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AWS containers: Fundamentals and best practices

At their core, containers encapsulate the application code and runtime, system tools, dependencies, and settings that enable it to operate in the same way across multiple environments.

7 min read

What are containers?

In this modern era of cloud computing, containers play an important role in revolutionizing the way we develop, deploy, and manage applications. As isolated environments, containers provide a portable solution to package an app with all its dependencies into a single unit that can run across multiple computing environments in a deterministic way.

At their core, containers encapsulate the application code and runtime, system tools, dependencies, and settings that enable it to operate in the same way across multiple environments. In contrast to virtual machines (VMs), which have their own operating system, containers share the same host operating system’s kernel. This makes containers lightweight with less bootstrap time. It also facilitates fast development, scalability, and increased flexibility when developing microservices architecture and cloud-native applications.

Containers in AWS

As a cloud provider, Amazon offers two main services that let you run or orchestrate containerized workloads: Elastic Container Service (ECS) and Elastic Kubernetes Service (EKS). 

ECS is a fully managed solution that provides a secure, scalable, and reliable way to orchestrate containers. Within ECS, users can run containers using AWS Fargate or EC2. AWS Fargate gives users a fully managed solution to run their containerized workloads, while EC2 gives you control over the underlying infrastructure.

EKS is also a fully managed service, but it allows users to run containerized workloads on Kubernetes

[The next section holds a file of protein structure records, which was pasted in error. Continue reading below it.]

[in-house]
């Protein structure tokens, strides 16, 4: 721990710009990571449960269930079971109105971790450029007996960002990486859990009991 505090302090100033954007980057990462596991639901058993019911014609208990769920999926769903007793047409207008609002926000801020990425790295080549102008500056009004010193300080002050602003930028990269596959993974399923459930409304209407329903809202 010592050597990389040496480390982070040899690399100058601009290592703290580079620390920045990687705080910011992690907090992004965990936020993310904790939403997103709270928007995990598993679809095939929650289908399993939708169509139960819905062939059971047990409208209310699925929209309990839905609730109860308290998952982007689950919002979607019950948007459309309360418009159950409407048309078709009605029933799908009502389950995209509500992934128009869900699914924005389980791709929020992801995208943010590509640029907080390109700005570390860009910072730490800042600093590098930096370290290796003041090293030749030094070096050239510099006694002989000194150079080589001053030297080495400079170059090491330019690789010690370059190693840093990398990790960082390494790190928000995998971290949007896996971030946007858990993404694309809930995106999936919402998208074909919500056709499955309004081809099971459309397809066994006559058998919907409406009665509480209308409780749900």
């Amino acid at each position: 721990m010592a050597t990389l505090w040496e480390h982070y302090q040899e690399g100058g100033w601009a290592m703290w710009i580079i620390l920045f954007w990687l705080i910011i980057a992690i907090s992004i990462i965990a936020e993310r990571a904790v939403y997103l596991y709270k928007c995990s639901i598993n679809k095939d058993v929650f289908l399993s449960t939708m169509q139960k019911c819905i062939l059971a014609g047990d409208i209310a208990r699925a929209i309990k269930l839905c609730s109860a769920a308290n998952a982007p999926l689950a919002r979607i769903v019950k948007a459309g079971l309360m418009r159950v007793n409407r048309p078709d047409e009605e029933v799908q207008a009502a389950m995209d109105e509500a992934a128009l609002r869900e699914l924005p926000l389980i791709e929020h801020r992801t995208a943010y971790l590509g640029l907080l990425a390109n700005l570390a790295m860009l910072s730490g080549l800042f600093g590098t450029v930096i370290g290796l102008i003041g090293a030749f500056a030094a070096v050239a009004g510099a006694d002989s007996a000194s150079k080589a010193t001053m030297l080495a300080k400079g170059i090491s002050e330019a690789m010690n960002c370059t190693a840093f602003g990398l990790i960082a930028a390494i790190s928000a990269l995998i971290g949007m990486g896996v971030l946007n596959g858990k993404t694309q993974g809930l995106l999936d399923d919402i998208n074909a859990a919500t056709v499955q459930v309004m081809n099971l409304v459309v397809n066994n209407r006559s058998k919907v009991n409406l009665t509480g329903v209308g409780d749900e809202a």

When choosing between ECS and EKS, you’ll need to consider your budget, application requirements, familiarity with Kubernetes, etc. In short, if you’re looking for a managed service with better integration with other AWS services, choose ECS. But if you want more control, flexibility, and the benefit of the Kubernetes ecosystem, then go with EKS.

Amazon also offers Elastic Container Registry (ECR) for managing the storage and encryption of container images. ECR stores images in a compressed format and lets users share them securely via an HTTPS connection.

Figure 1: Simple representation of container services in AWS

What is container orchestration?

With the rise in microservices architecture, the development and deployment of scalable containerized apps have grown extensively. In a distributed system, multiple containers need to be managed, scaled, and orchestrated with minimum human intervention. Performing these tasks manually, like in a production environment, is cumbersome and error-prone. 

In response, container orchestration platforms started emerging that offered automated solutions to deploy and manage containers at scale. Some of the most important features included service discovery, rolling deployments, automatic load balancing, and autoscaling. But it was Google’s 2014 release of the open-source Kubernetes project that really shaped how modern container orchestration platforms work. 

Today, platforms such as Docker Swarm, Amazon ECS, Amazon EKS, and Kubernetes are widely used by organizations for container orchestration. These solutions streamline and efficiently run production workloads across single or multiple cloud-native environments.

ECS as a container orchestration tool

Amazon ECS is the native container orchestration platform for AWS. Aside from its smooth integration with other AWS services, some key features include:

  • Managed clusters: As a managed service, ECS simplifies the handling of containers by abstracting the underlying infrastructure. It can automatically provision and scale clusters depending on the running workload.

  • Task definition: ECS uses a declarative way of specifying container configurations, network settings, and resource requirements, usually in a YAML format. These definitions act as a blueprint and enable ECS to maintain a desired state according to the specified configuration, ensuring consistency and reliability.

  • Service definition: A service is a higher-level construct that allows users to run and maintain a desired number of task instances simultaneously. To define a service, you need to specify the task definition, the desired number of tasks, configurations for deployment strategies, load balancing, autoscaling, etc.